Bangsamoro is a very diverse territory as regards language, with at least 15 of them spoken there. The largest ones include Maguindanao (1.3 million speakers, mostly in the province of the same name), Maranao (1.2 million, mostly in Lanao del Sur), and Tausug (1.1 million, in the Sulu Archipelago). Other languages are Yakan, Iranun, Chavacano —the only Spanish-based Creole in Asia—, Cebuano, Tiruray, and Sama.
The identity of the Moro people is based, above all, on the profession of Islam, on an own institutional history linked to the sultanates, on a tradition of struggle against foreign, colonial domination —European or Philippine—, and on the defence of their right to land in the face of dispossession.
However, the Moro people is made up of at least 13 different ethnolinguistic groups, each one with its own identity and separate institutional tradition. The most remarkable differences are found between the groups on the island of Mindanao, on the one hand, and those in the Sulu Archipelago, on the other.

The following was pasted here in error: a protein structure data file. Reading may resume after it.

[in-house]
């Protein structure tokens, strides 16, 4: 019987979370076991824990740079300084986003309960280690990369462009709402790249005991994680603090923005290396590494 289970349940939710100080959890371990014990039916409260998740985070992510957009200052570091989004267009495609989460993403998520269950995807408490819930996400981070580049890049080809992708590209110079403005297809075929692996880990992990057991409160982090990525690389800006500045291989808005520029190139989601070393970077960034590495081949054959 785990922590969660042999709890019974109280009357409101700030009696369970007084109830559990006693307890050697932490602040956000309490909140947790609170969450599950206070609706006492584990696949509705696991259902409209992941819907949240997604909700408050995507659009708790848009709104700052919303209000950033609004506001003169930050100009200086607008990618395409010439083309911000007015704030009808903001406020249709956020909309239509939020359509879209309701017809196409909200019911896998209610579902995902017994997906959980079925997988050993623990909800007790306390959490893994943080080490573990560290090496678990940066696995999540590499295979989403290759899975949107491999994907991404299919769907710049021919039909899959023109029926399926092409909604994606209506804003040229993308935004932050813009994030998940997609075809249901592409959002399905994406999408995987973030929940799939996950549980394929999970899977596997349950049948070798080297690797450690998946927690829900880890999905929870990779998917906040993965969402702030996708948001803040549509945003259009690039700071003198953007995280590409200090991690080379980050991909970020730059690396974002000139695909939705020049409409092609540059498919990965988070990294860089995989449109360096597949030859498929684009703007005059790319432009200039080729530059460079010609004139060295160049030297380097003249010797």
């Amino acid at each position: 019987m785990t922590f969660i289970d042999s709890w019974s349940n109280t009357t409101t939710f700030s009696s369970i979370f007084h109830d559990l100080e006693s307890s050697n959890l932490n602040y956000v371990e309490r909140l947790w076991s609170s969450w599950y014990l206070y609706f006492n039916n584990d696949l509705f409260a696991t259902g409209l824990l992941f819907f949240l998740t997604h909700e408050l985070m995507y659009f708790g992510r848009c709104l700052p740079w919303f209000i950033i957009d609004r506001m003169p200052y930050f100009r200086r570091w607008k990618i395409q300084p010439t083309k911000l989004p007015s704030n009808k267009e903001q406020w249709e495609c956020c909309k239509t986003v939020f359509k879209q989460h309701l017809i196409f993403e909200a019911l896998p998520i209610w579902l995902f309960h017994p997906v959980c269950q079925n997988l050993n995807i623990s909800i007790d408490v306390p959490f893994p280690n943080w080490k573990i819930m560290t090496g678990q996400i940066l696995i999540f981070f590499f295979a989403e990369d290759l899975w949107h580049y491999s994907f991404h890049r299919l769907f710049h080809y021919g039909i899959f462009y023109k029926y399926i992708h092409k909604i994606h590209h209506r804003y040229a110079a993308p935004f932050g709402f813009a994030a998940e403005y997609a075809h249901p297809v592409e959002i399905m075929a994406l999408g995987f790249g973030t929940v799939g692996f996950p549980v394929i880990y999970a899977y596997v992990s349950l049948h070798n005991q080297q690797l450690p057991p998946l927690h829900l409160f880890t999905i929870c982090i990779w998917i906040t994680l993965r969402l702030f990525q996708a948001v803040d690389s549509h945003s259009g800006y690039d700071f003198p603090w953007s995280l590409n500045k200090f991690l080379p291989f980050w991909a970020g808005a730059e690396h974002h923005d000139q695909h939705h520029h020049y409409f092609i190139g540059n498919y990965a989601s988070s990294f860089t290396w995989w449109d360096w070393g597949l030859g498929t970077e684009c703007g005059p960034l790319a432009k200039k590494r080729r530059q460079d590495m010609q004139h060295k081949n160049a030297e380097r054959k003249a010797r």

Politics and government
Following the 2012 Framework Agreement, the Philippine Parliament passed the Bangsamoro Organic Law in 2018, which establishes a devolved system of government for the territory, the so-called Bangsamoro Autonomous Region in Muslim Mindanao (BARMM), from 2019. This one replaces for all purposes the previous autonomous government of Bangsamoro (the Autonomous Region in Muslim Mindanao, or ARMM), which was in operation between 1989 and 2019.
The Bangsamoro Autonomous Region has legislative, executive and judicial autonomy in many areas, including agriculture, language, culture, education, health, social services, human rights, tourism, commerce, industry, urban planning, and labour, women’s and indigenous people’s laws. Powers can be overseen by the Philippine presidency. Bangsamoro also has financial autonomy, since it is allowed to collect its own taxes. The Organic Law also stipulates the allocation of an annual grant block, paid by the Philippine treasury. The BARMM also has its own judicial system, based on the Philippine Constitution and Shari’a law. Shari’a law is not applied when, in a court case, one of the parties is not a Muslim.